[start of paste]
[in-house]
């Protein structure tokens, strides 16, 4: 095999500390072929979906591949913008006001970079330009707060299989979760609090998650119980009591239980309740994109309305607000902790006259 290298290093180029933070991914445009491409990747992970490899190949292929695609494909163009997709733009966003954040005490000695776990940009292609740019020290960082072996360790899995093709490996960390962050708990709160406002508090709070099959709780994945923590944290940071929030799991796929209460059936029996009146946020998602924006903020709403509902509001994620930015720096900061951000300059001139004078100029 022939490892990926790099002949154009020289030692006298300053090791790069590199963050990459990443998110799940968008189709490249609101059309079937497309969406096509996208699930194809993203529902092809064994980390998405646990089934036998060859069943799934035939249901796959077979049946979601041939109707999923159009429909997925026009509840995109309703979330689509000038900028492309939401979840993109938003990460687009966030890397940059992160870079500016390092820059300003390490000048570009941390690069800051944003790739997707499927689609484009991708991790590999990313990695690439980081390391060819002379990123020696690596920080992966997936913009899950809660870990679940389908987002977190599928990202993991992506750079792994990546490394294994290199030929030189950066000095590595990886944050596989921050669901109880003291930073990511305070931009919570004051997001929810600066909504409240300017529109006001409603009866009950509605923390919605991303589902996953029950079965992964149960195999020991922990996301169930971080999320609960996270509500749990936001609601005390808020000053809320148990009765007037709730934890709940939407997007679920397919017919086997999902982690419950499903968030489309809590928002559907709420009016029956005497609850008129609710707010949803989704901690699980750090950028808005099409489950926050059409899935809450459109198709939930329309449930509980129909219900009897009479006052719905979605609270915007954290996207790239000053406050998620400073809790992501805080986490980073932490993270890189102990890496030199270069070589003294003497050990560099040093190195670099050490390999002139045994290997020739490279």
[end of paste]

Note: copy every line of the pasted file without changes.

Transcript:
[in-house]
């Protein structure tokens, strides 16, 4: 095999500390072929979906591949913008006001970079330009707060299989979760609090998650119980009591239980309740994109309305607000902790006259 290298290093180029933070991914445009491409990747992970490899190949292929695609494909163009997709733009966003954040005490000695776990940009292609740019020290960082072996360790899995093709490996960390962050708990709160406002508090709070099959709780994945923590944290940071929030799991796929209460059936029996009146946020998602924006903020709403509902509001994620930015720096900061951000300059001139004078100029 022939490892990926790099002949154009020289030692006298300053090791790069590199963050990459990443998110799940968008189709490249609101059309079937497309969406096509996208699930194809993203529902092809064994980390998405646990089934036998060859069943799934035939249901796959077979049946979601041939109707999923159009429909997925026009509840995109309703979330689509000038900028492309939401979840993109938003990460687009966030890397940059992160870079500016390092820059300003390490000048570009941390690069800051944003790739997707499927689609484009991708991790590999990313990695690439980081390391060819002379990123020696690596920080992966997936913009899950809660870990679940389908987002977190599928990202993991992506750079792994990546490394294994290199030929030189950066000095590595990886944050596989921050669901109880003291930073990511305070931009919570004051997001929810600066909504409240300017529109006001409603009866009950509605923390919605991303589902996953029950079965992964149960195999020991922990996301169930971080999320609960996270509500749990936001609601005390808020000053809320148990009765007037709730934890709940939407997007679920397919017919086997999902982690419950499903968030489309809590928002559907709420009016029956005497609850008129609710707010949803989704901690699980750090950028808005099409489950926050059409899935809450459109198709939930329309449930509980129909219900009897009479006052719905979605609270915007954290996207790239000053406050998620400073809790992501805080986490980073932490993270890189102990890496030199270069070589003294003497050990560099040093190195670099050490390999002139045994290997020739490279």